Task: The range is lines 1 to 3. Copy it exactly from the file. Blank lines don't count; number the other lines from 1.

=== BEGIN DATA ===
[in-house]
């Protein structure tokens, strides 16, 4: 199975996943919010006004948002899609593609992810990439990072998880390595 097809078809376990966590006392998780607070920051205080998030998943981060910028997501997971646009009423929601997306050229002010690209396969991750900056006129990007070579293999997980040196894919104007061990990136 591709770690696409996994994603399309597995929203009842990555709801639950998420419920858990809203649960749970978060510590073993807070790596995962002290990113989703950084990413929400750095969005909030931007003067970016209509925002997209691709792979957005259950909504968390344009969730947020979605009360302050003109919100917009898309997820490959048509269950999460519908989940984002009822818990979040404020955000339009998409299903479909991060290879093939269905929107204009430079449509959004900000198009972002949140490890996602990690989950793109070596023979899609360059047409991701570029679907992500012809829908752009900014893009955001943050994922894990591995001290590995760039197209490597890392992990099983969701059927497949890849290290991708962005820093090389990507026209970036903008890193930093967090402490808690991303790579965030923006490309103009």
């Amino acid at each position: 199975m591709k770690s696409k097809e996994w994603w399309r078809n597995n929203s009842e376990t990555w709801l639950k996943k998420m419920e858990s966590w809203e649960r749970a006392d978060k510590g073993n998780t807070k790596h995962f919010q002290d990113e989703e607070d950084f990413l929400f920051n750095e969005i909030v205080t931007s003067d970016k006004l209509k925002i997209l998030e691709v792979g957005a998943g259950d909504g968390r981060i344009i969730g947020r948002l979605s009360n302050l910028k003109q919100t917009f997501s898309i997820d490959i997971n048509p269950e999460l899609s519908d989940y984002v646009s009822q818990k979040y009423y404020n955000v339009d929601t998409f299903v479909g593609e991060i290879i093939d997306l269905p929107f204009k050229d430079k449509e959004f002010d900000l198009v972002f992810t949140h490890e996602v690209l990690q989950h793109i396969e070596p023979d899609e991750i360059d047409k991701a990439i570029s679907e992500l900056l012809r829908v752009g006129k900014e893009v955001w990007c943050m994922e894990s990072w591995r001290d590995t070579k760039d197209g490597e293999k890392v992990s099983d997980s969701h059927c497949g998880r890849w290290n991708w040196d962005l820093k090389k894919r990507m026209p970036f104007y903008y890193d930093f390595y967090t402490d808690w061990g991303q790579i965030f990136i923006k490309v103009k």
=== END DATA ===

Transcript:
[in-house]
């Protein structure tokens, strides 16, 4: 199975996943919010006004948002899609593609992810990439990072998880390595 097809078809376990966590006392998780607070920051205080998030998943981060910028997501997971646009009423929601997306050229002010690209396969991750900056006129990007070579293999997980040196894919104007061990990136 591709770690696409996994994603399309597995929203009842990555709801639950998420419920858990809203649960749970978060510590073993807070790596995962002290990113989703950084990413929400750095969005909030931007003067970016209509925002997209691709792979957005259950909504968390344009969730947020979605009360302050003109919100917009898309997820490959048509269950999460519908989940984002009822818990979040404020955000339009998409299903479909991060290879093939269905929107204009430079449509959004900000198009972002949140490890996602990690989950793109070596023979899609360059047409991701570029679907992500012809829908752009900014893009955001943050994922894990591995001290590995760039197209490597890392992990099983969701059927497949890849290290991708962005820093090389990507026209970036903008890193930093967090402490808690991303790579965030923006490309103009």
């Amino acid at each position: 199975m591709k770690s696409k097809e996994w994603w399309r078809n597995n929203s009842e376990t990555w709801l639950k996943k998420m419920e858990s966590w809203e649960r749970a006392d978060k510590g073993n998780t807070k790596h995962f919010q002290d990113e989703e607070d950084f990413l929400f920051n750095e969005i909030v205080t931007s003067d970016k006004l209509k925002i997209l998030e691709v792979g957005a998943g259950d909504g968390r981060i344009i969730g947020r948002l979605s009360n302050l910028k003109q919100t917009f997501s898309i997820d490959i997971n048509p269950e999460l899609s519908d989940y984002v646009s009822q818990k979040y009423y404020n955000v339009d929601t998409f299903v479909g593609e991060i290879i093939d997306l269905p929107f204009k050229d430079k449509e959004f002010d900000l198009v972002f992810t949140h490890e996602v690209l990690q989950h793109i396969e070596p023979d899609e991750i360059d047409k991701a990439i570029s679907e992500l900056l012809r829908v752009g006129k900014e893009v955001w990007c943050m994922e894990s990072w591995r001290d590995t070579k760039d197209g490597e293999k890392v992990s099983d997980s969701h059927c497949g998880r890849w290290n991708w040196d962005l820093k090389k894919r990507m026209p970036f104007y903008y890193d930093f390595y967090t402490d808690w061990g991303q790579i965030f990136i923006k490309v103009k």